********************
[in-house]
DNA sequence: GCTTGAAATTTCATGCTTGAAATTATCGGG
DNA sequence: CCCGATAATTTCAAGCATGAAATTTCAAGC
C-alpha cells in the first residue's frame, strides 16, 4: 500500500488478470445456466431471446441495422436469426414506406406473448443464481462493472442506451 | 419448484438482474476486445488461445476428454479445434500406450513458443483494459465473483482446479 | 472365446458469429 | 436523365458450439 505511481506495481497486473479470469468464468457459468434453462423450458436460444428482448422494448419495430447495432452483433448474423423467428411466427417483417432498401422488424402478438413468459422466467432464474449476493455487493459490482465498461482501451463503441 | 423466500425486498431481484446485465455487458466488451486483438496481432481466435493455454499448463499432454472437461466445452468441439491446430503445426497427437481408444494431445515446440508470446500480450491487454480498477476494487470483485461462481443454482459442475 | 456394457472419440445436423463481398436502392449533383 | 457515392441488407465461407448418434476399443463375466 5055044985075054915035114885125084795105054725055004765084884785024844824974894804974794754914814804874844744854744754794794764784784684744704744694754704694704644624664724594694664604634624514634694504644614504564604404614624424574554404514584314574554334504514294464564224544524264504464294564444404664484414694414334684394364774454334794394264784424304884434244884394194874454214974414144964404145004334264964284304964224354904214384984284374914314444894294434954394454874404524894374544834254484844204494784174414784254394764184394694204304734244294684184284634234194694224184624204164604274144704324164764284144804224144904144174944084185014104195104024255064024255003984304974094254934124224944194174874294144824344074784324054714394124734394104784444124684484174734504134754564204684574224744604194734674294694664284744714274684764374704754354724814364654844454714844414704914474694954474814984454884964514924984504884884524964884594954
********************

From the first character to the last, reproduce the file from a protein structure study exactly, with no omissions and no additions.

[in-house]
DNA sequence: GCTTGAAATTTCATGCTTGAAATTATCGGG
DNA sequence: CCCGATAATTTCAAGCATGAAATTTCAAGC
C-alpha cells in the first residue's frame, strides 16, 4: 500500500488478470445456466431471446441495422436469426414506406406473448443464481462493472442506451 | 419448484438482474476486445488461445476428454479445434500406450513458443483494459465473483482446479 | 472365446458469429 | 436523365458450439 505511481506495481497486473479470469468464468457459468434453462423450458436460444428482448422494448419495430447495432452483433448474423423467428411466427417483417432498401422488424402478438413468459422466467432464474449476493455487493459490482465498461482501451463503441 | 423466500425486498431481484446485465455487458466488451486483438496481432481466435493455454499448463499432454472437461466445452468441439491446430503445426497427437481408444494431445515446440508470446500480450491487454480498477476494487470483485461462481443454482459442475 | 456394457472419440445436423463481398436502392449533383 | 457515392441488407465461407448418434476399443463375466 5055044985075054915035114885125084795105054725055004765084884785024844824974894804974794754914814804874844744854744754794794764784784684744704744694754704694704644624664724594694664604634624514634694504644614504564604404614624424574554404514584314574554334504514294464564224544524264504464294564444404664484414694414334684394364774454334794394264784424304884434244884394194874454214974414144964404145004334264964284304964224354904214384984284374914314444894294434954394454874404524894374544834254484844204494784174414784254394764184394694204304734244294684184284634234194694224184624204164604274144704324164764284144804224144904144174944084185014104195104024255064024255003984304974094254934124224944194174874294144824344074784324054714394124734394104784444124684484174734504134754564204684574224744604194734674294694664284744714274684764374704754354724814364654844454714844414704914474694954474814984454884964514924984504884884524964884594954